This is why Scorsese made The Irishman instead of Frankie Machine
While the Oscar-nominated crime epic The Irishman initially began development in the ’80s due to interest from director Martin Scorsese (The Wolf of Wall Street), star Robert De Niro was originally developing an adaptation of the Don Winslow crime novel The Winter of Frankie Machine, which fell apart when the actor became more interested in the former project. Now the bestselling author has opened up about the failed adaptation and why the blame falls on screenwriter Eric Roth, who wrote the 2006 spy thriller The Good Shepherd, on which De Niro was directing. (Via Deadline)
In a piece entitled “I Blame Eric Roth: Frankie, Bobby, Marty, Eric and Me,” Winslow describes the past in which a few weeks after publishing Frankie Machine, Scorsese and De Niro were expressing interest in the adaptation and how he “couldn’t believe” that “Marty and Bobby” were fast tracking his novel, with Brian Koppelman and David Levien (Billions) signing on to pen the screenplay.
“One day my phone rang at home and I answered it to hear, “May I speak with Don Winslow, please? This is Robert De Niro,'” Winslow recalled. “Thinking it was one of my friends jerking my chain, I said, ‘Yeah, and this is Tinker Bell.’ Uhhh, it was Robert De Niro. One of the greatest actors in the history of film – Vito Corleone, Travis Bickle, Jake La Motta, Lefty Rosenthal – was calling me at home. We had a great conversation, he said how much he loved the book, the character of Frankie, he asked a lot of smart questions.”
Though he had to cut the call short due to his work volunteering to direct a play at the local high school, Winslow and De Niro ended the call on great terms and “was shocked and dismayed” when the kids in the play only knew the two-time Oscar winner for his performance in Meet the Parents. Having seen the project moving forward, including phone calls with Koppelman and Levien in which he was “answering their questions” and “kicking around ideas” and even received a finished script, shooting was looking close to starting as locations were being scouted before Roth entered the picture.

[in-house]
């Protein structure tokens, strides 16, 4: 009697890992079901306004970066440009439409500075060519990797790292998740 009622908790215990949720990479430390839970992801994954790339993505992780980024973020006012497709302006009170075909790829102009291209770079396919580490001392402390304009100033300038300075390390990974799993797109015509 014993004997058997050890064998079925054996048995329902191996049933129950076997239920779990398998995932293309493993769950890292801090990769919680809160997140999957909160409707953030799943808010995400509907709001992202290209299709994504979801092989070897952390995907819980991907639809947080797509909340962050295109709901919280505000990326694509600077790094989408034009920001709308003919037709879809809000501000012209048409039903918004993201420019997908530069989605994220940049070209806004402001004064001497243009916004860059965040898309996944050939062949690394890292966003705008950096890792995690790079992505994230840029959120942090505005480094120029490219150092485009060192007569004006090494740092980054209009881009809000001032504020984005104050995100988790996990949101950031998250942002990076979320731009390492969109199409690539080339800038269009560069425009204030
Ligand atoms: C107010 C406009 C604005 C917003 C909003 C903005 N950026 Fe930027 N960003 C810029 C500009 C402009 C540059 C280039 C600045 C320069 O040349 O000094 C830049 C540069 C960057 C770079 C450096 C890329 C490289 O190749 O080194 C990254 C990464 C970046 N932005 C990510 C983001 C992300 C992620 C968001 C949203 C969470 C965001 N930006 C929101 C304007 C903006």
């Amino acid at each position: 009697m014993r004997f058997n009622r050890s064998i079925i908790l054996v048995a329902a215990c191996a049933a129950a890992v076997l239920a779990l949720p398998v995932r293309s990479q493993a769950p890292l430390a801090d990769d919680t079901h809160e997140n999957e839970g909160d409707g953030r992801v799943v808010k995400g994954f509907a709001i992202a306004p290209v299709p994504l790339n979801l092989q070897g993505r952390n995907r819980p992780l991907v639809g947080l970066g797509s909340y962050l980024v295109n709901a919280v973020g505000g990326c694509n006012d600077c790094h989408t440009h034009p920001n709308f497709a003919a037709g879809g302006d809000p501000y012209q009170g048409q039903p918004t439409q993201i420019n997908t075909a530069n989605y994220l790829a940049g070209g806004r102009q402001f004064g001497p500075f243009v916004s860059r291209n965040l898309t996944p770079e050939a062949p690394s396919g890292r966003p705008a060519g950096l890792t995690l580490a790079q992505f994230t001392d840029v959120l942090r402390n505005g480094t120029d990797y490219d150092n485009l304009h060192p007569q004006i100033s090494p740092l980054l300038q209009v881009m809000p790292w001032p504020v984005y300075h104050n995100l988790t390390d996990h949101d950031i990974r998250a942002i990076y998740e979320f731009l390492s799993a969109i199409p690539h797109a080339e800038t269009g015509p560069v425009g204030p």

While Winslow assures that he likes Roth, stating that he thinks “Munich is one of the best films ever made,” he blames the Oscar winner for the derailment of his adaptation on the fact that he gave De Niro a copy of the non-fiction book You Paint Houses, Don’t You? for research into the role of Frankie Machine, but that because De Niro and Scorsese found more interest in that story, they decided to abandon Winslow’s.
That project would turn into the Netflix epic The Irishman, which was nominated for 10 Oscars, including Best Picture, Best Director and Best Actor, though was ultimately shut out. While Winslow has received calls from friends and Koppelman and Levien in the time since the project fell apart, something he’s “always appreciated,” he has not heard from De Niro or Scorsese, but assures that he has “no hard feelings” towards the two and would be happy to receive a call from them.
“For my part, I have to confess that I haven’t brought myself to see The Irishman yet,” Winslow wrote. “I should, I will, I understand that it’s very good. Of course it is, the director and the star are two of the very best. I’ll always be proud – sincerely – that you were at one time interested in a book of mine.”
Winslow goes on to write directly to Roth, saying that he “strikes me as a good guy,” but that when offering research to an actor in the future that he should choose something along the lines of The Encyclopedia Britannica, a Wikileaks article or a doctoral dissertation, “something really dull” or “utterly un-filmable.”